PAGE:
Shah writes to Rupert Worsdale, a tax expert with Luxemburg advisory and investment firm, Maitland Group, who assisted Doyen and GGK during the original purchase of Kamelot.
“Whilst [the move to Eristavi] may seem straight forward at first,” writes Shah, “there is a possibility that this debt may not be repaid for a long time, and maybe never. The debt would sit in Eristavi interest free, and would be brought in as another gift either directly into Eristavi, or through the trust. Your thoughts would be appreciated.”
Worsdale agrees to help. According to emails between Amro and Shah the tax lawyer advised that “the best option would be to shift it to Eristavi as a Contribution to Capital. There would be no need for interest to be chargeable on this and the ‘debt’ can sit in Eristavi's books until Kamelot pays it back.”
In September 2014, DNR begins gifting money to Lomisa – which disappears into the Doyen black hole of cash. Kamelot continued to trade with a new Panama company, Prime Natural Resources.
But it was not the only cash to make its way from DNR to Lomisa. A letter dated month earlier shows DNR “gifted an additional amount of USD $41,100,000.00 (forty one million one hundred thousand US dollars) to Lomisa Trust. This brings "the total amount gifted to the Trust to $46.1m”.
Like DNR's coal revenues, these millions went to increasing Eristavi's share capital low-tax Guernsey.
Another reason to flee from the Doyan name, might have had something to do with a troublesome Bloomberg article published a year earlier. On 2 July, 2013, Bloomberg reporter, Alex Duff, published a piece about the “Kazakh Family” backers of Doyen Sport's questionable football operation.
Although the substance of the story was relatively innocuous, it seems that mention of the Arif family, the savarona and Kazakh connections, was enough to force the family into a frenzy.
The story was a apparently enough to persuade the Arifs to close the UK business and recolate to a tax-friendlier Dubai under the name Doyen Meten. At least on paper. Journalists visiting Doyen’s London office witnessed a fully staffed operation, with the company plaque still on the door.
The day after story published, Arif Arif complained to Rod Christie-Miller, Chief Executive & Partner at Schillings, a London law firm specialising in defamation and privacy. In the months and years after the Savarona affair, the Arifs employed the servcies of british privacy law firm, Schillings, and Bell Pottinger, the London PR company famous for scrubbling online criticism of despotic regimes, to remove news stories linking the family to the yacht scandal.
“We don't like fame Rod, and [the journalist] does mention the yacht incident…” Arif Arif wrote.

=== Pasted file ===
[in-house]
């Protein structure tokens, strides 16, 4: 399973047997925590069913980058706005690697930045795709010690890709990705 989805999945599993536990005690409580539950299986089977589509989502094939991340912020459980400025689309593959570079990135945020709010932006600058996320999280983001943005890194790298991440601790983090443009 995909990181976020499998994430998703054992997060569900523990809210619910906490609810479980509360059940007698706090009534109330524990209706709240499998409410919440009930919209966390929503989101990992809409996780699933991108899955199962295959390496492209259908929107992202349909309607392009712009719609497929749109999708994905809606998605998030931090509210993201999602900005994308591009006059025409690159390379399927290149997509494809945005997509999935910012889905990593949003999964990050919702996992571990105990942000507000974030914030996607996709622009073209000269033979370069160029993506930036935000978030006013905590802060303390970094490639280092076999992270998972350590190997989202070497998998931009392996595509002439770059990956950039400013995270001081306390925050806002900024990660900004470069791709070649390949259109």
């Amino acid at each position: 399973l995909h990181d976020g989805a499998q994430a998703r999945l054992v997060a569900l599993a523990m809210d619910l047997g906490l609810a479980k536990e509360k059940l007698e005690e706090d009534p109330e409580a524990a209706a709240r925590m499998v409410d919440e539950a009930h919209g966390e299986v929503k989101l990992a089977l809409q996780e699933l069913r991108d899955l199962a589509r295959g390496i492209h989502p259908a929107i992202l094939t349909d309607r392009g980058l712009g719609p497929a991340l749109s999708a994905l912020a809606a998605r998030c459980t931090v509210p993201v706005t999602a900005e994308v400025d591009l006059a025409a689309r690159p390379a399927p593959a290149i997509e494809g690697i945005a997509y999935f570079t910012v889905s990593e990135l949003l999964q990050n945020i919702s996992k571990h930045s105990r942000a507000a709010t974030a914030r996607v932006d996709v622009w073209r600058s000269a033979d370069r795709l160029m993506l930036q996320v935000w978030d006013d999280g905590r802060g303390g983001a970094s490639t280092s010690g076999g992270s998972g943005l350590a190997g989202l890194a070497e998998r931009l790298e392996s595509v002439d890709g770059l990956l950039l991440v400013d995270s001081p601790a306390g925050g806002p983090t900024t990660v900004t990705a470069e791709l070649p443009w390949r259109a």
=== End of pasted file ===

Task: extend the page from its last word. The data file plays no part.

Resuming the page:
“I don't know what could be done. In my eyes this isn't a positive article nor does it want to promote us in any way. I view it as attack on our business through using past incidents to add spice to the whole picture. Third-party ownership is looked down upon by animals like [Alex] Duff, because they simply don't understand the business and no one gives them the time of day to explain it. For this reason he slams it.”
Internal communications give a glimpse into why the Arifs’ are so publicity averse: their relationship with Mashkevich and his “friends”.
Following the Savarona affair, relations between Tevfik and the Kazakhs became strained. “Mashkevich didn't want nothing to do with us,” Arif Arif explained to his sister, Ayla. “He blamed dad for everything to cover his own ass.”
“BUT, “Ayla responded. “On the otherhand, he also is helping dad keep hold of his primary business”.
“And he's a great friend for that,” Arif said. “But he wants to see dad doing good but not better than him.”
When the Bloomberg piece was then picked up by Tukish media, Arif complained again, this time to Nelio Lucas.
“They are bringing up the yacht, the relationship to the PM [Erdoğan], everything,” Arif wrote.
“Doyen brand is dead bro. I have to distance myself and the trading from it…” he added. “Lawyers told [me] ‘now that your father has been identified as a key backer, the [Doyen] name is infected'” he added.
When Nelio reassured Arif that the Bloomberg piece was “not that bad”, the heir-apparent scolded his friend, reminding him that he had always lived in the civilised world, and could not understand the power of the Kazakhs to interfere with the family’s money machine.
“The most important is the kazakhstan issue. [We] Cant let word get out there otherwise we face very big problems.” [sic]
“[You] must explain to me,” Nelio answers.
“Get it through your head it's not funny,” he said. “[The Kazakh’s] will ruin us. They will expose us, our businesses and our high level relationships then it's all over.”
The “high-level” Turkish relationships the Arifs were desperate to protect include several businessmen close to the President.